Mayor Luke Bronin April 18th underscored the City’s fiscal situation as “worse than we could have imagined,” with a deficit of $48.5 million looming for Fiscal 2017.

Two days later, as a sign of the City’s weak financial position, its bond rating was lowered.

When the mayor last week recommended his budget, he warned of continuing ripple-effect deficits in the years ahead.  Pointing out that Hartford’s mill rate (74.29) is almost twice as high as any other city or town in the state – he said he won’t recommend higher taxes.  His initial concept was to set up a Financial Sustainability Commission to preserve City options, keeping City Council and mayoral oversight in place, rather than accede to a lack of control in the event of bankruptcy.  The City Council and State legislative delegation deep sixed that oversight concept fast.

Unfortunately, one of the easiest available escape routes, for decades, has been a tail-light exodus from Hartford every single day; the pattern of segregation that has beleaguered our metropolitan region.

Poverty is concentrated in most metro areas, as it is in CT cities, as are the service providers for our society’s deepest hardships.  Being in service to children is not cheap.  Ignoring the issue of regionalization is cheap.  Cuts are being felt now – and they’re deep.

In Hartford, a further raising of taxes would be a negative incentive, possibly driving out employers.  For this reason, the mayor has vowed not to hike taxes (already at the highest level in the state … and in one of the poorest cities in the U.S.).

The mayor discussed the City budget at a town hall yesterday (see today’s Courant article for details).  He also has detailed a number of indicators of what is commonly referred to as the City’s “structural deficit”:

  • Small Tax Base.  Hartford is a 17-square mile city in an otherwise wealthy metropolitan region.  Yet half the City’s property (among State, religious institution, and nonprofit organizations) is tax exempt.  No more blood in that tiny turnip.
  • Not Done with this Year’s Deficit Yet.  The Fiscal 2016 budget, with its underestimated overtime, pension, and other payout costs, led to the projected deficit and layoffs yet to be resolved.  Deficits going forward are one thing; the one going backward isn’t pretty either.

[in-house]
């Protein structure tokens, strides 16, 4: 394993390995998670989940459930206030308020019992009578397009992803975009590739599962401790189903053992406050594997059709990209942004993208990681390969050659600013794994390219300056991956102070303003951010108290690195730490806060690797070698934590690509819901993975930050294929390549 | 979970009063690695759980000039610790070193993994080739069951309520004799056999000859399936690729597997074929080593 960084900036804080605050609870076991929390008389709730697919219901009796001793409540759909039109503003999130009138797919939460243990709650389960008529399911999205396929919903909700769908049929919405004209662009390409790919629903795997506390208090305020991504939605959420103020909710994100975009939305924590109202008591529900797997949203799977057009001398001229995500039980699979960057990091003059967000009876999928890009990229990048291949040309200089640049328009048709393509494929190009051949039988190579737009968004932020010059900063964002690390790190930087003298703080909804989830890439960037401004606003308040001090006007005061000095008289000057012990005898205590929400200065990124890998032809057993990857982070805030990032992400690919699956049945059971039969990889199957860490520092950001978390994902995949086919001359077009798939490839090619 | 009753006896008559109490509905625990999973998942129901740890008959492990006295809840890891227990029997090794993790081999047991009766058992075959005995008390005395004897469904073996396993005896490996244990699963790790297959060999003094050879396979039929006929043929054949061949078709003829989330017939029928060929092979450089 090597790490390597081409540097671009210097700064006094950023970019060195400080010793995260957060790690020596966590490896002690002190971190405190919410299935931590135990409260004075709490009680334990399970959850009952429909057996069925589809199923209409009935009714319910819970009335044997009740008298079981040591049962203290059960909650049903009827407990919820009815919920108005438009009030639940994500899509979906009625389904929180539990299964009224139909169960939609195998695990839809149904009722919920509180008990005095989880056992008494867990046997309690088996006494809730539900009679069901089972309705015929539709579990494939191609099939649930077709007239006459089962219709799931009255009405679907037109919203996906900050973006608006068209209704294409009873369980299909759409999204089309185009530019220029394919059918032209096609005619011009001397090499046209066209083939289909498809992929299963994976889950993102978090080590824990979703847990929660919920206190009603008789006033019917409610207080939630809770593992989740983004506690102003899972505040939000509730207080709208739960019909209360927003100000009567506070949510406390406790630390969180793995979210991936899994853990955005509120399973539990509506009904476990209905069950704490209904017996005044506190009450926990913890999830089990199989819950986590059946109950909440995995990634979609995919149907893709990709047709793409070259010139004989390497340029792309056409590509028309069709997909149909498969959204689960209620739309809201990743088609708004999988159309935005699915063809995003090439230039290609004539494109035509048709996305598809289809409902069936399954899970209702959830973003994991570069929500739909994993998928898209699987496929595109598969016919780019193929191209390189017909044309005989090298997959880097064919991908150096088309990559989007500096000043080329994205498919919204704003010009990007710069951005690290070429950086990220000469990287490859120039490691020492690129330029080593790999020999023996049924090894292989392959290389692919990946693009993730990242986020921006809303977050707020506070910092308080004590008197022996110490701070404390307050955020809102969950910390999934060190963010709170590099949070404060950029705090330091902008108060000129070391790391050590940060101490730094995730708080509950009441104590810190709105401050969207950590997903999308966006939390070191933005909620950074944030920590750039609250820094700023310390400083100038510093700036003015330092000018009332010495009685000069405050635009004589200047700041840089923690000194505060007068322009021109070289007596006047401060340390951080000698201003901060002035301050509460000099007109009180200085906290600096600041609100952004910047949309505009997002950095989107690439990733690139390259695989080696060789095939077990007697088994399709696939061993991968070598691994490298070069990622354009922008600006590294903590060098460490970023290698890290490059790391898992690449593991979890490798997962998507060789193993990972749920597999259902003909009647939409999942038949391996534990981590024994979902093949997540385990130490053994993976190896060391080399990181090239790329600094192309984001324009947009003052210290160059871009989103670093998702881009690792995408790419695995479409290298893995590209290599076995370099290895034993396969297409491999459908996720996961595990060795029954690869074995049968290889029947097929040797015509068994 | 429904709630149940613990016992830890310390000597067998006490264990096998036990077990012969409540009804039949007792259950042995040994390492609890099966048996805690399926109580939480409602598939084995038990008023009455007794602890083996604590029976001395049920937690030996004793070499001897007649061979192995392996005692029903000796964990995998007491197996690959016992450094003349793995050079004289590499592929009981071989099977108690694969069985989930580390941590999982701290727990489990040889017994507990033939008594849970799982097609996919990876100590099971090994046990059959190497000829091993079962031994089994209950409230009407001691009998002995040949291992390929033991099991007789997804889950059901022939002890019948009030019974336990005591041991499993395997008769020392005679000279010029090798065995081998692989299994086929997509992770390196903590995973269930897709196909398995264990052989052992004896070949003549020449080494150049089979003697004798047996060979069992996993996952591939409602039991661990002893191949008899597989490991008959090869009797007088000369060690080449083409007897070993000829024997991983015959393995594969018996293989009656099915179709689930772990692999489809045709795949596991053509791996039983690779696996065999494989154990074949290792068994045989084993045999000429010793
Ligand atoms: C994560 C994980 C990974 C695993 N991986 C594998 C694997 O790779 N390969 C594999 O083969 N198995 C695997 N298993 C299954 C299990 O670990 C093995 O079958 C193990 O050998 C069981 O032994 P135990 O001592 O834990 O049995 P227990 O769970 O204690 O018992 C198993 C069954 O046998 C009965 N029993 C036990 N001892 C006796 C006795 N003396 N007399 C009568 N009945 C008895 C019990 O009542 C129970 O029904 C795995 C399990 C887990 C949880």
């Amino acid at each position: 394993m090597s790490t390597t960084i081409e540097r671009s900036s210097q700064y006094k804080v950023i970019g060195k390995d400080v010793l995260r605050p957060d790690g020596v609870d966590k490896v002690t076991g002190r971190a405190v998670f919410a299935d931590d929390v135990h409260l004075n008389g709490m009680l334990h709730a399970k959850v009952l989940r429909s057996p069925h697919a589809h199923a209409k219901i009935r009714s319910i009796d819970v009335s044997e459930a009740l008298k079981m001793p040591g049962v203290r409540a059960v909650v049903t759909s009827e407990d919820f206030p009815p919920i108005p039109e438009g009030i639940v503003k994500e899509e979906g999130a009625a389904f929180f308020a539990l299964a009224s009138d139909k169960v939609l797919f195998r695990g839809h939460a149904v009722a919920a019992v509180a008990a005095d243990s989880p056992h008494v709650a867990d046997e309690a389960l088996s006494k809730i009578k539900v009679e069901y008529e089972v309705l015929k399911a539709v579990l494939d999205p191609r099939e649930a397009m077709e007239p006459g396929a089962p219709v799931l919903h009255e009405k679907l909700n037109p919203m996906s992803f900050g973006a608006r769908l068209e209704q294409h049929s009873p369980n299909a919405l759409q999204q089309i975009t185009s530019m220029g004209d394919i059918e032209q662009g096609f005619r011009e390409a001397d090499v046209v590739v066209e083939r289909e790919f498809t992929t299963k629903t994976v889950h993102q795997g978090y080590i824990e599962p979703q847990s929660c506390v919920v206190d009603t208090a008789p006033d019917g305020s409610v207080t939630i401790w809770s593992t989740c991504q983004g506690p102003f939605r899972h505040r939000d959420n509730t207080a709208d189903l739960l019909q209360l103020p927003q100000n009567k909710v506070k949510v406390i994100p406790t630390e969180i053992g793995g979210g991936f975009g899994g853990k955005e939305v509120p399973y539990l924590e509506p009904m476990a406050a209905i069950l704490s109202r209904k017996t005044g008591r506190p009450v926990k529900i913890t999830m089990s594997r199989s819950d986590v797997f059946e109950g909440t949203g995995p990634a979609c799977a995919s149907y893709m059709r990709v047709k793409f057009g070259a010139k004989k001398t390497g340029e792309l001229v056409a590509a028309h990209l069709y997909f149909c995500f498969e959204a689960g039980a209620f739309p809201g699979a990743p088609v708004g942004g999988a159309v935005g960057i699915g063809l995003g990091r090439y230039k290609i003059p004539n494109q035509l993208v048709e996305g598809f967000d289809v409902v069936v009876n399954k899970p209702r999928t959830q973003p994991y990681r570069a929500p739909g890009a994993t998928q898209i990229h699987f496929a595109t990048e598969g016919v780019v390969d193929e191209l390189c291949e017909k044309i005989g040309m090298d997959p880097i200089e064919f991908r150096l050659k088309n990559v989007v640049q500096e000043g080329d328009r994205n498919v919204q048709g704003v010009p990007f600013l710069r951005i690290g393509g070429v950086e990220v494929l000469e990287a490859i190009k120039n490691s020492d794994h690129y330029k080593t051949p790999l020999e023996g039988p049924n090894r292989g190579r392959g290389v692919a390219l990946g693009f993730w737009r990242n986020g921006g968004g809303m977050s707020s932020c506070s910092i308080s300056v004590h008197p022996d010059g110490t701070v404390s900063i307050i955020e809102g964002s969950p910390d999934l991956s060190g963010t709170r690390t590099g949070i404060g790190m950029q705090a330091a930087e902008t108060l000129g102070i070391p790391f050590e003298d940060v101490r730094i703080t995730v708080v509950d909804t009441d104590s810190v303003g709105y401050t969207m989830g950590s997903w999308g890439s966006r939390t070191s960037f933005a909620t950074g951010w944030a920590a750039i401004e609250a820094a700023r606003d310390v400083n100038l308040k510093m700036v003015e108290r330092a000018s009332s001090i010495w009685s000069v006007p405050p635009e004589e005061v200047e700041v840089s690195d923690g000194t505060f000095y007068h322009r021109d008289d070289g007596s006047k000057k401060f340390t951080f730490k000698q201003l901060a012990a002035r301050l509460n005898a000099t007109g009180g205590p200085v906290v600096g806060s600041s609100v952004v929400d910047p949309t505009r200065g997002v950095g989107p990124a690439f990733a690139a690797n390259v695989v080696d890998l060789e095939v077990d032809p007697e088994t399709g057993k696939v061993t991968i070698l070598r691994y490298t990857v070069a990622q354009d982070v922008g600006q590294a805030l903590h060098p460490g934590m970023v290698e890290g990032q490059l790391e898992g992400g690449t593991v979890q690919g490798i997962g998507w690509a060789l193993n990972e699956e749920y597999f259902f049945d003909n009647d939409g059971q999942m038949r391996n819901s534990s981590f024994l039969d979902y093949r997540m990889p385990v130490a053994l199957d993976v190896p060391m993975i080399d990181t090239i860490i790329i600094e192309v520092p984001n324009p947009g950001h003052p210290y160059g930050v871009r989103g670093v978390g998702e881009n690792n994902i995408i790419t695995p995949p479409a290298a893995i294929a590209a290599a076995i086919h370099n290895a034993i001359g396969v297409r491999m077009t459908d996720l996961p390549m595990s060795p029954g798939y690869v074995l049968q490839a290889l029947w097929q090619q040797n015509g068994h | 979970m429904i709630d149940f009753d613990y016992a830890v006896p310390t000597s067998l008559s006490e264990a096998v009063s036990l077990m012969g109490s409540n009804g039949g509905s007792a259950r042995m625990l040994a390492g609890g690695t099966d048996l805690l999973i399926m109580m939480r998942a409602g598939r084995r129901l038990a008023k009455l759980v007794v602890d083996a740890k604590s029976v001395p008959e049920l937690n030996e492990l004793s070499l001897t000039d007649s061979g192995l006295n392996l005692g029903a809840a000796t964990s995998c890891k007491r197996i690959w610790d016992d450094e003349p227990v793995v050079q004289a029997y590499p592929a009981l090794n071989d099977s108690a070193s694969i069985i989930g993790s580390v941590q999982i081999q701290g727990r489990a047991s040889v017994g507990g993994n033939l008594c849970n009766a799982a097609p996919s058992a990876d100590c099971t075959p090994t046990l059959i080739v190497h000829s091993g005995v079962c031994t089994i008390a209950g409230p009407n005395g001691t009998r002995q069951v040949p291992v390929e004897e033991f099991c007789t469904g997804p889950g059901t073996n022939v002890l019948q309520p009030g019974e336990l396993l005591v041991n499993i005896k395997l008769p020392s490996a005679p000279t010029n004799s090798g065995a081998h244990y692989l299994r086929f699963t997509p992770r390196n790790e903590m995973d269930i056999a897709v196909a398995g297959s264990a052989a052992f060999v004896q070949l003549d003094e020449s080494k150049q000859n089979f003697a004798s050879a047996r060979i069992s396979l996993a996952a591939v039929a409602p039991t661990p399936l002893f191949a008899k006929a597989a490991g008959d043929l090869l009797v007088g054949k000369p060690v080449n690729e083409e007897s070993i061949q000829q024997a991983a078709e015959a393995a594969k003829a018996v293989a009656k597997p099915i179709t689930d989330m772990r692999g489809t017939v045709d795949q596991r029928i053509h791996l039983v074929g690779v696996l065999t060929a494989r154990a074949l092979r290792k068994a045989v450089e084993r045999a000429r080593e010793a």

• The Cupboard Is Bare.  Past reliance on one-time sales of City property to save the day this day has run out of gas.  While the City does recommend conveying its Battison Park land in Farmington to its pension fund (to help defray coming costs), there are no more band aids.  Indeed, the City reserve fund for emergencies will hit zero next year and the budget recommendation calls for eliminating 40 non-uniformed positions.
  • Trade-Off.  Police District Service Officers and other special duty police officers will be returned to patrol and subsidies for festivals and parades will end, and even more significant reductions will occur in every area, including those for the Department of Families, Children, Youth & Recreation, so crucial to early preschool and enrichment activities.  That’s a profound killing-your-seed-corn issue.
  • No Gain.  Education, representing half the City budget at $284 million, will remain flat funded for the eighth consecutive year.  The normal – and rising – cost of living increases for staff at all levels take place annually; those rising costs have had an impact on student resources for almost a decade.
  • Back of the Bus.  As well, a dramatic reduction is proposed for school construction funded under the City’s Capital Improvement Plan.  To minimize future borrowing, the mayor proposes to put the brakes on the previously announced plans for knocking down and rebuilding the environmentally challenged Clark School and finally renovating Dr. Martin Luther King Middle School (the original Weaver High School).  The more recent Weaver High School facility on Granby Street, where renovations have been well under way and on course to be completed, is going forward at the moment.

For perspective, Governor Dannel Malloy recently relayed State budget details on the WNPR “Where We Live” program, online here.  The nation has endured 11 recessions since World War II, he said, and the Great Recession of 2008 certainly was the worst since the Depression of the late 1920s, which had at least a 30-year impact.  Recovery takes time.  With State revenue sources deteriorating – and levels of growth so important to spearhead spending, the State will have to adjust its priorities to a new reality, the governor said.

The Bottom Line.  The governor – and Hartford’s mayor and school superintendent – are now under the broiler of budget cuts, very steep for Fiscal 2017.  However distressing the reductions may be now, the projections for tomorrow, unless corrected, foretell an even deeper plunge.  Year-by-year manipulations have tended to disguise the structural deficits that annually drag us down.